interpretations of dream. interpretations of dream.

Posted by tkemp on 2006.06.07 @ 15:37

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So the other day, I had this dream that I was flying back to Columbus, Ohio, to perform some sort of musical drama. The performance was, like, going to be in two weeks and it was like, not going to be performed in Columbus, but rather in Philadelphia, and the script was still incomplete, and we hadn’t, like, finished writing the music or practiced at all or anything.

So, when I arrived at Steve’s condo, Ashley and Ryan were, like, building some animal out of plastic and, like, filming it. Or something. This went on for a couple of days, except they were always filming different things, like Cheerios and Floam creatures and sea-urchins-that-look-nothing-like-sea-urchins. Made out of pipe cleaners.

So. We were going along, filming weird things and writing weird things — oh, and I think we might have been, like, keeping a blog of all this or something — when the guy who was going to play keyboard said he wasn’t coming, and we had to rewrite everything for four people instead of five — which we might have had to do anyway, cause, like, we were trying to maintain correspondence with the number of tines on a typical dinner fork.

Then we started having these rehearsals. And I think one night during one of these rehearsals, I was going to, like, chant some lyrics or something, and then Steve started waving his hands above his head, which I recognized as the universal signal for “dance like a robot,” so I started, you know, dancing like a robot. And then the music stopped and Steve was like, “What are you doing?! That was your cue to come in!!”

Anyway, one day Steve and I went to the airport, where Beth was, and it was weird because I knew immediately who she was even though I had never met her in person before. Then we picked up Aaron at his house in Newark, and he started driving and then we realized that we were going west, and for some reason, we, like, didn’t want to be going in that direction, so we turned around.

So we were, like, driving somewhere at night and it was dark, you know, because it was night, and all of a sudden, we were in, like, this dark tunnel and Ace of Base started playing really loudly and the car windows rolled down. Then the sun came up and we like found this hotel in Philadelphia, and it had a toaster that didn’t really toast things, so I brought the untoasted bread to our room and fell asleep on the floor for two hours.

Then we were, like, at this old house that was called an “arts center” and this guy who called himself Dr. T was, like, projecting some really crazy fractals and Hindu gods on this screen, and I almost became hypnotized and, like, had to go out and get some fresh air.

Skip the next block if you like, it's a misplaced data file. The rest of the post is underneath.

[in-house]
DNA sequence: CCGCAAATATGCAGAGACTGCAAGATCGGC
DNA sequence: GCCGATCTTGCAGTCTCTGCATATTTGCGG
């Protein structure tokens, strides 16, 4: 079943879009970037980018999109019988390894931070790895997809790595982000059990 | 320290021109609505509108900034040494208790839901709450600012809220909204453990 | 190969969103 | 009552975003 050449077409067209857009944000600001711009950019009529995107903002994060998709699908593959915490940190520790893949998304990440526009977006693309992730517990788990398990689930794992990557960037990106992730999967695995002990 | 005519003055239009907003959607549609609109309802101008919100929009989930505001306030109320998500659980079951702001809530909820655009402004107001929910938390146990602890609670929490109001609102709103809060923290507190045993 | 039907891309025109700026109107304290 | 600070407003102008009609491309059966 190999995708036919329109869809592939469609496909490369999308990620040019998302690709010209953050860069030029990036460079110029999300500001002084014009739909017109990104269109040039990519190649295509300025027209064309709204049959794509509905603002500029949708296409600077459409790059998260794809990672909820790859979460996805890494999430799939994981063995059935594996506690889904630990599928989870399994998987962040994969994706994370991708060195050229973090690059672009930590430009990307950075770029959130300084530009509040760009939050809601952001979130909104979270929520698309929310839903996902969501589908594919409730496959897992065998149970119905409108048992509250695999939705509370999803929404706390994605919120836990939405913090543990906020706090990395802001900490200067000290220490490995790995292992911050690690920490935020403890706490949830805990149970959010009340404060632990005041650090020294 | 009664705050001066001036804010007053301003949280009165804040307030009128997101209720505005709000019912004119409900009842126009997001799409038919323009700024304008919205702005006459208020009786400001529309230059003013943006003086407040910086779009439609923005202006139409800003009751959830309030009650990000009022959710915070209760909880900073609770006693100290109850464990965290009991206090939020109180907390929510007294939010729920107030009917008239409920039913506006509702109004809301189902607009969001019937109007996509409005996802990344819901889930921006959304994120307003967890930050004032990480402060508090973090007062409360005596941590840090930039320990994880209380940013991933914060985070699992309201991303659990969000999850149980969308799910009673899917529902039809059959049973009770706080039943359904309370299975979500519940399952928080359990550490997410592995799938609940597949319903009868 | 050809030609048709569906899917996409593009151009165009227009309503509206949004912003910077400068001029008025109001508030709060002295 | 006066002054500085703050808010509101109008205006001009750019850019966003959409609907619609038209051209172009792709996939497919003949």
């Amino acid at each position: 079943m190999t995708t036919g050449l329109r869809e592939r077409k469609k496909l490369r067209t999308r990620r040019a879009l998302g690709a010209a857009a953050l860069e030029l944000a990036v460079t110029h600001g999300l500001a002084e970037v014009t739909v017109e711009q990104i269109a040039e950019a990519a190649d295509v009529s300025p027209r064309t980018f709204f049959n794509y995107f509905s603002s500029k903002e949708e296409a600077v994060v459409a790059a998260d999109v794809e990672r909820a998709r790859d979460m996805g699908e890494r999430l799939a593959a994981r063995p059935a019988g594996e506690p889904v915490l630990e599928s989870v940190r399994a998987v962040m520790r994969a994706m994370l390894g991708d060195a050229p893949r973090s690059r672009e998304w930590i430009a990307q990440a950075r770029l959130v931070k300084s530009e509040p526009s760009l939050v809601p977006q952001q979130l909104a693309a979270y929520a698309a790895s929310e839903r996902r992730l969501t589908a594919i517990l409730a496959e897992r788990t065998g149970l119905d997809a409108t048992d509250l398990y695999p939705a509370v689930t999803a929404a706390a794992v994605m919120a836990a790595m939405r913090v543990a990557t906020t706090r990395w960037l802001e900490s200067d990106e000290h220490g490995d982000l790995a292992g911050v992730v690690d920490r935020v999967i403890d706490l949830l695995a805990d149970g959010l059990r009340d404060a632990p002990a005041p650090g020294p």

And then, we, like, did the show, you know, and there were people watching and clapping once in a while, and afterward, someone came up and told us that it was “fun.”

Well, you know, even though that was over, we were still kind of trapped in Philadelphia, so we wandered around in Chinatown and bought some fake fruit to keep the projectors company, took a trip to New Jersey, and ate at the Great American Diner Pub.

The next day, we were back at the arts center and had to do some visuals for some other musicians who were there, so we were, like, putting some postmodern evil flashing teapots up on the screen, and after that, we went outside. While we were standing there, I was suddenly having a panic attack from all the mind torture, so I bummed a cigarette off of this guy, and you know, it was just like being in Germany, because I was standing there smoking with other people who were smoking.

We were almost ready to get out of there, but then the van started clicking, and it turned out that, like, besides trying to communicate with us from the Twilight Zone, the van’s battery was dead. So we had to jump it, which was difficult because it was dark, you know, and we couldn’t see. But Michael Victor lent us a flashlight and we got things working, and we left to go to Perkins. Except that it wasn’t Perkins, it was just an overly-airconditioned diner where old men go to talk about killing their wives.

Well, finally, we escaped and were driving back to Columbus, stopping along the way to pick up a Christian selfhelp book about how eugenics is good and how identifying your complicated, unpredictable, genetically-inherited temperament will help you find your vocation and marry a beautiful wife.

Then in the end, the whole thing turned out to be some sort of moralstory about why you should never leave your whale in the desert because, you know, it’s kinda useless there.